In this case, the breaking of this suspension of disbelief comes in the simple fact that we are given access to a person’s thoughts in the form of Zade’s first-person narration. As such, the narration should, more or less, conform to what a normal person’s thought process would sound like. There’s no in-universe explanation for why Zade would constantly think about her own appearance and personality in such an explanatory way, and so the illusion is broken. The readers know that Zade is only thinking these things to provide exposition, and thus the prose becomes false-sounding and not believable.

Everything, All at Once

Another problem afflicting these two passages is the sheer density of information being thrown at the reader. I mentioned before that this passage is too lengthy, but it’s also too dense in information.

In most cases, it doesn’t matter what the protagonist’s hair color or body type is. It may be worth it to mention physical traits of each character in passing, but long, overly-detailed descriptions are boring, and ultimately don’t help the reader understand the characters any more than a quick, simple description would.

This is because, in most cases, readers are forming their own mental image of what a character looks like. Just because a reader isn’t told the exact curvature of the protagonist’s body doesn’t mean the reader is picturing a floating head in their mind when they think of a character. It’s more efficient, and often overall better to allow readers to form their own mental images of characters and settings, only providing a few select descriptions where appropriate to guide their views.

In addition, as I mentioned above, spelling out Zade’s “quirky” personality so blatantly violates the classic rule of “show don’t tell.” There’s no need to blatantly tell readers this. It only adds to the information dump and will be ultimately unnecessary since personality information is always better shown through the character’s interactions with other characters and their surroundings.

So How Do We Improve?

So I’ve torn this passage down. How do we build it back up? Let’s take it step-by-step.

Just… Like… Chill

The problems both with length and with information density can be solved by simply… cutting all of this out. Almost the entirety of both of these excerpts could very easily be cut and would probably improve the natural flow of prose a ton.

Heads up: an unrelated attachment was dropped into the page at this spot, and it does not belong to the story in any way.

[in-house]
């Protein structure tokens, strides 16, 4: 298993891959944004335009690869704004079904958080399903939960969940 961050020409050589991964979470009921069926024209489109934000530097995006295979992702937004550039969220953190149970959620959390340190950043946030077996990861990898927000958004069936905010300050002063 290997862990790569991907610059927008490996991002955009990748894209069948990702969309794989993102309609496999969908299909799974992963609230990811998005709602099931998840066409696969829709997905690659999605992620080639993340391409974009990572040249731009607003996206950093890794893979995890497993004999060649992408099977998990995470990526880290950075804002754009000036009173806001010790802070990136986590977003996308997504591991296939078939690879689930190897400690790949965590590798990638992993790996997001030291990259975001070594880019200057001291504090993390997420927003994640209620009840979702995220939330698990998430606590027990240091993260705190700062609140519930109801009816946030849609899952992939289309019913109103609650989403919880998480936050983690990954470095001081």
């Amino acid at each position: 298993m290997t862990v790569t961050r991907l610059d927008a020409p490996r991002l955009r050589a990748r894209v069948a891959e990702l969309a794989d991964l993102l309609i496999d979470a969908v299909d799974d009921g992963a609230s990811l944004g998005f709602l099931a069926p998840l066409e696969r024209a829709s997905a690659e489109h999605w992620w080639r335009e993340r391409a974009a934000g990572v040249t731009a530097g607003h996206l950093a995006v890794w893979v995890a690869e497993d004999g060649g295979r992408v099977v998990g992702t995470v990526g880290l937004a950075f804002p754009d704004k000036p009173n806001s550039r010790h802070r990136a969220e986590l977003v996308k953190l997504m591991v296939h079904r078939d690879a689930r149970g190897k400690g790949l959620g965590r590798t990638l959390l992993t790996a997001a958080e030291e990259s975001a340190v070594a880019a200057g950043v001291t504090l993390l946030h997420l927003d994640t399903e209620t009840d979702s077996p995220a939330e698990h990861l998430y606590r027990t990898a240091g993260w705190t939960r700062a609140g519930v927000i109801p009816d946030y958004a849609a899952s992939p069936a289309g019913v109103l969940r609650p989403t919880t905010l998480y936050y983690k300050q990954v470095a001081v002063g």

“But then,” you ask, “How will readers know this important physical and characteristic information about the protagonist?”

Well… simple. Take this information and spread it throughout the regular story beats. Instead of slowing down and taking the time to describe everything about Zade all at once, allow the physical and personality characteristics to come up as they become necessary to the plot. It’s okay to mention little things about Zade in this scene where she jumps off the front porch, but don’t dump everything on the readers at once.

Perhaps, have another character mention her brightly colored hair? Or comment on how she’s changed the color recently, perhaps with a note of incredulousness? This could very easily lead not only to the physical information on Zade’s hair color, but also might allude to the way she doesn’t quite fit into her community.

Have a little trust in your readers not to melt into a puddle of confusion if they aren’t given all the information right off the bat. Just chill! Let the story reveal information naturally.

A Note on First-Person

I also think some of the problems of this prose could be solved by looking into some of the inherent difficulties that come along with first-person prose.

First of all, exposition is already kind of a difficult thing to integrate naturally into text. It’s hard to justify explaining important key details of the setting or characters without running into problems of suspension of disbelief. But these problems are compounded when you’re dealing with a first-person narrator. Because you’re more or less in the head of a character, reading their thoughts, it’s hard to justify the character thinking of things they should already know innately about their world, their comrades and enemies, and themselves.

So you run into a problem. How do you divulge this information to a reader without making your character seem like some sort of odd amnesiac?

One way is to put your character into totally new situations, so their inner narration commenting on the obvious makes logical sense, since they have just as much experience in the situation as the readers would. However, this doesn’t always work out for every story.